Nicolas Winding Refn has a powerful feel for tone and a good pictorial eye. I appreciate the way he tries to use elements of form and style to provide more evocative experiences - e.g., the way he intimates eyeline matches and shot-reverse shots in non-contiguous spaces. He's a guy with a sharp and insistent sense of how he wants to get a story across through formal elements that aren't totally conventionalized, and it doesn't all amount to serving the narrative so much as it does creating and sustaining a tonal structure. Indirectly or directly he owes a clear debt to the 1980s axis of Cimino-Mann-Friedkin, as well as the rise of Tarantinoism in the following decade. It's the fascination with (slightly) older media forms - title card fonts, killer throwaway shots, just the right ambient music - that aligns him with Tarantino in my mind. It's as if he studied, valiantly, the entire back catalog of sleek and not-so-sleek genre product in the video store circa 1996.
Like James Wan with The Conjuring, Winding Refn's approach in Only God Forgives is deeply satisfying on some level because it's a pop/genre film that trusts its audience to have an aesthetic experience that doesn't boil down to breathless A-to-B-to-C narration, pompously confused political "THEMES (!!!)," and quirky sarcasm. (The Nolan-Whedon death grip on mass-market genre cinema is 100% stultifying, in my view. I'd rather just sit and watch American Ninja II a dozen times in a row, frankly.) Nevertheless, this doesn't mean that Wan or NWR just get a free pass. I also think these two directors share a sense of unfulfilled potential. Their work, even when good, often feels shallow.
Now it's worth pausing for a second to parse out what that might mean. In many cases, people use the word "shallow" (or a synonym) to refer to a lack or failure of three-dimensional characterization or overt thematization. But if these elements are missing, I'm not bothered by their absence per se. This isn't the precise meaning of "shallowness" that concerns me. A lot of great cinema, and art in general, features characters who lack depth and are deliberately not drawn to suggest interiority or believable motivation. I fully and absolutely believe that work that limns the superficial can in fact be great and, well, "deep." To varying degrees, I feel about The Conjuring and Only God Forgives, like Drive, Bronson, Pusher, Saw, even Insidious (which I adore), that these don't trust their instincts enough. They follow their focus enough to create beautiful, stylized, lovingly textured objects but really only seem to have a self-belief in their own effects and not always in what these effects might achieve as full-blown works of art ... even if "low" art ... even if self-conscious pastiche high-low art.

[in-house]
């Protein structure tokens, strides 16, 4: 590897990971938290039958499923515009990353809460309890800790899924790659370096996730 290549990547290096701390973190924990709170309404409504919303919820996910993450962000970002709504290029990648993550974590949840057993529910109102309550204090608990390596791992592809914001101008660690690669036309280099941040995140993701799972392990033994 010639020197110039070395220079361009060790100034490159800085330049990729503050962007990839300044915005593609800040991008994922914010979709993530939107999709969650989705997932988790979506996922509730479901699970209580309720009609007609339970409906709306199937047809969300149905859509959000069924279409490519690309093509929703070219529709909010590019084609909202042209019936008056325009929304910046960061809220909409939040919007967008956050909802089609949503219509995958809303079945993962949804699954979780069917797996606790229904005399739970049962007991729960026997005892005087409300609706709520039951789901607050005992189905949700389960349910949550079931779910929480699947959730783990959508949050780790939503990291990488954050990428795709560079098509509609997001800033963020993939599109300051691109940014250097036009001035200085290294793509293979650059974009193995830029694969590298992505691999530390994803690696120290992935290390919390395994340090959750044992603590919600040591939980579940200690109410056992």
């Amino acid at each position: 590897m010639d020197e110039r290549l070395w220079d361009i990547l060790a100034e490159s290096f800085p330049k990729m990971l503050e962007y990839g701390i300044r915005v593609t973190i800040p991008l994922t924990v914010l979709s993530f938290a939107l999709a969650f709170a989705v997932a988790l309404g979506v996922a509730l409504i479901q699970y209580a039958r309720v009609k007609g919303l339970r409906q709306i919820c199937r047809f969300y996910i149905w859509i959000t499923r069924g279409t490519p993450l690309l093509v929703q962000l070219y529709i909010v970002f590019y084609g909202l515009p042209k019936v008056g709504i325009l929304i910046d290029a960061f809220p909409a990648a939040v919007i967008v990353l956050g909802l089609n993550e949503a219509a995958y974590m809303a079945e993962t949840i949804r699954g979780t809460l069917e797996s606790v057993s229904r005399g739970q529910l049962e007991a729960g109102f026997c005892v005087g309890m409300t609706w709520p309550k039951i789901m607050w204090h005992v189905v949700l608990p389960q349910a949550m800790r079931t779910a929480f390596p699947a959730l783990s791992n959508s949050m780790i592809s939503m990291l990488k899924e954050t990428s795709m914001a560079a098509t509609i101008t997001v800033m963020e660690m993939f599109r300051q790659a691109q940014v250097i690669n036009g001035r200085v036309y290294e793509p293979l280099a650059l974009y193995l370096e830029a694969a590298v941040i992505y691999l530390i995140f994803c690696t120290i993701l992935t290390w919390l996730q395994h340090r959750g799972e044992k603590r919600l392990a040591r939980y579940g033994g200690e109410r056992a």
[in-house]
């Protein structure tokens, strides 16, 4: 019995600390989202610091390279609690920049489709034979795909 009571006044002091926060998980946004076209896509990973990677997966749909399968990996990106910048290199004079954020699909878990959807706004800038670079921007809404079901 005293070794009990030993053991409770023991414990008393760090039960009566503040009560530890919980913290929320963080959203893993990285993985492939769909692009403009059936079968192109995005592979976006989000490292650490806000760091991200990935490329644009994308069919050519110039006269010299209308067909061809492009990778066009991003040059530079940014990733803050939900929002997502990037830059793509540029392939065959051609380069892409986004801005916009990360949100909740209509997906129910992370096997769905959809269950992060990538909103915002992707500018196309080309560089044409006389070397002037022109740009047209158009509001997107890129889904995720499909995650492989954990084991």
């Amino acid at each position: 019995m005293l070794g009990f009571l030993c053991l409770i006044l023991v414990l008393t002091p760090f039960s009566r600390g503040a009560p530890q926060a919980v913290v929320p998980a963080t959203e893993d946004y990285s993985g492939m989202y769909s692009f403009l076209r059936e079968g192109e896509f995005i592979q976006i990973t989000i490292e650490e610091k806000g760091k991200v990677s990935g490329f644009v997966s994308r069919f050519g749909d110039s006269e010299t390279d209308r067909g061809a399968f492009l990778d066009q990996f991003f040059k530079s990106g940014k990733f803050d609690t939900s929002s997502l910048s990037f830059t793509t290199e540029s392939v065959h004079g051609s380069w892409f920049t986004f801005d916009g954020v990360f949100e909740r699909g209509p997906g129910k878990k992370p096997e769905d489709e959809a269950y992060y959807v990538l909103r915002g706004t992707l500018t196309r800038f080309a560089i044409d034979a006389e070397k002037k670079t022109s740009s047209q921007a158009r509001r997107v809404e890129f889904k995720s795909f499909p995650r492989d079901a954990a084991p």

(Valhalla Rising, by the way, I pretty much exempt from these criticisms. For me it's a minor masterpiece and by far NWR's best work that I've seen, one that achieves depth through its evocative play with surfaces and unknowns. Contra dominant tendencies, it doesn't try to explain everything.)
Of course this ignores other important facets of the work. Plenty to be said about Only God Forgives as a weird kind of orientalist text. These are other things worth addressing ...